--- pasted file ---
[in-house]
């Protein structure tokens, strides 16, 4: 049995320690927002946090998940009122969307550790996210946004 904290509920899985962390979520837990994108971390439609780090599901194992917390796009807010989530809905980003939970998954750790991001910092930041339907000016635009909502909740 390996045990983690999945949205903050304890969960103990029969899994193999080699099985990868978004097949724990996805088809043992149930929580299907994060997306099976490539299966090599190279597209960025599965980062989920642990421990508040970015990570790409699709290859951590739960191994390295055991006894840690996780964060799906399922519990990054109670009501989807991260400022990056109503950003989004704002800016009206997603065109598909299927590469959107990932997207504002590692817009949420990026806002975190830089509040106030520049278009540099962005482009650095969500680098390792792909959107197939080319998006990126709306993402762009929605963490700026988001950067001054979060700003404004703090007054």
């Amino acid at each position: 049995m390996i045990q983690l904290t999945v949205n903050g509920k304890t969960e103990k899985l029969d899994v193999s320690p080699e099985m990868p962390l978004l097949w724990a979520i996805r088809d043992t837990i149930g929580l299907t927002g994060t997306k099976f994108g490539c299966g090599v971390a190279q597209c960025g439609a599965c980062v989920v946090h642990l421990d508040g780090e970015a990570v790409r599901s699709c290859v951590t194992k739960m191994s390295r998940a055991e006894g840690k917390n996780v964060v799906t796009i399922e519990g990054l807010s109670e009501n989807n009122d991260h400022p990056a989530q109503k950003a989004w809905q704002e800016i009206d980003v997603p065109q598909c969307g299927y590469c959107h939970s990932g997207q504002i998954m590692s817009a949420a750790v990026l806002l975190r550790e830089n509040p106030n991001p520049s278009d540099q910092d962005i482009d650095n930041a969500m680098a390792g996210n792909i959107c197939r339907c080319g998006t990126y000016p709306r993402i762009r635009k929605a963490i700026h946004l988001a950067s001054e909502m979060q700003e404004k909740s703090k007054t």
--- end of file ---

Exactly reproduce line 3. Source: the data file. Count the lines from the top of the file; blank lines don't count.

């Amino acid at each position: 049995m390996i045990q983690l904290t999945v949205n903050g509920k304890t969960e103990k899985l029969d899994v193999s320690p080699e099985m990868p962390l978004l097949w724990a979520i996805r088809d043992t837990i149930g929580l299907t927002g994060t997306k099976f994108g490539c299966g090599v971390a190279q597209c960025g439609a599965c980062v989920v946090h642990l421990d508040g780090e970015a990570v790409r599901s699709c290859v951590t194992k739960m191994s390295r998940a055991e006894g840690k917390n996780v964060v799906t796009i399922e519990g990054l807010s109670e009501n989807n009122d991260h400022p990056a989530q109503k950003a989004w809905q704002e800016i009206d980003v997603p065109q598909c969307g299927y590469c959107h939970s990932g997207q504002i998954m590692s817009a949420a750790v990026l806002l975190r550790e830089n509040p106030n991001p520049s278009d540099q910092d962005i482009d650095n930041a969500m680098a390792g996210n792909i959107c197939r339907c080319g998006t990126y000016p709306r993402i762009r635009k929605a963490i700026h946004l988001a950067s001054e909502m979060q700003e404004k909740s703090k007054t």